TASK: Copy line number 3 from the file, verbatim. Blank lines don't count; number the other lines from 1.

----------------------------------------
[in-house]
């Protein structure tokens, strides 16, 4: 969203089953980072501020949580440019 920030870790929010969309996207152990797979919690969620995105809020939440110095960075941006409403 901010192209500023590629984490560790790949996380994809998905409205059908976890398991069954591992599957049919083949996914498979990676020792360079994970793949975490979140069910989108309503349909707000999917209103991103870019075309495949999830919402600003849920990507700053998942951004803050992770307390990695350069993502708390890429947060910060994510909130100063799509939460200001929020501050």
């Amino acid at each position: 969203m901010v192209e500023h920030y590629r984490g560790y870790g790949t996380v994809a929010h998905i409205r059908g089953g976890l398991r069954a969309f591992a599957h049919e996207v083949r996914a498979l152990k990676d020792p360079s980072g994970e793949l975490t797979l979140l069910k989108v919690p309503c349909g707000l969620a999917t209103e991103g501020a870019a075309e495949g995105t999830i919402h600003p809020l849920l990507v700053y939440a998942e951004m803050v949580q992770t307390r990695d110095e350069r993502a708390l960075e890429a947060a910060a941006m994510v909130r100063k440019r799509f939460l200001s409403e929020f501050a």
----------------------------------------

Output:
């Amino acid at each position: 969203m901010v192209e500023h920030y590629r984490g560790y870790g790949t996380v994809a929010h998905i409205r059908g089953g976890l398991r069954a969309f591992a599957h049919e996207v083949r996914a498979l152990k990676d020792p360079s980072g994970e793949l975490t797979l979140l069910k989108v919690p309503c349909g707000l969620a999917t209103e991103g501020a870019a075309e495949g995105t999830i919402h600003p809020l849920l990507v700053y939440a998942e951004m803050v949580q992770t307390r990695d110095e350069r993502a708390l960075e890429a947060a910060a941006m994510v909130r100063k440019r799509f939460l200001s409403e929020f501050a």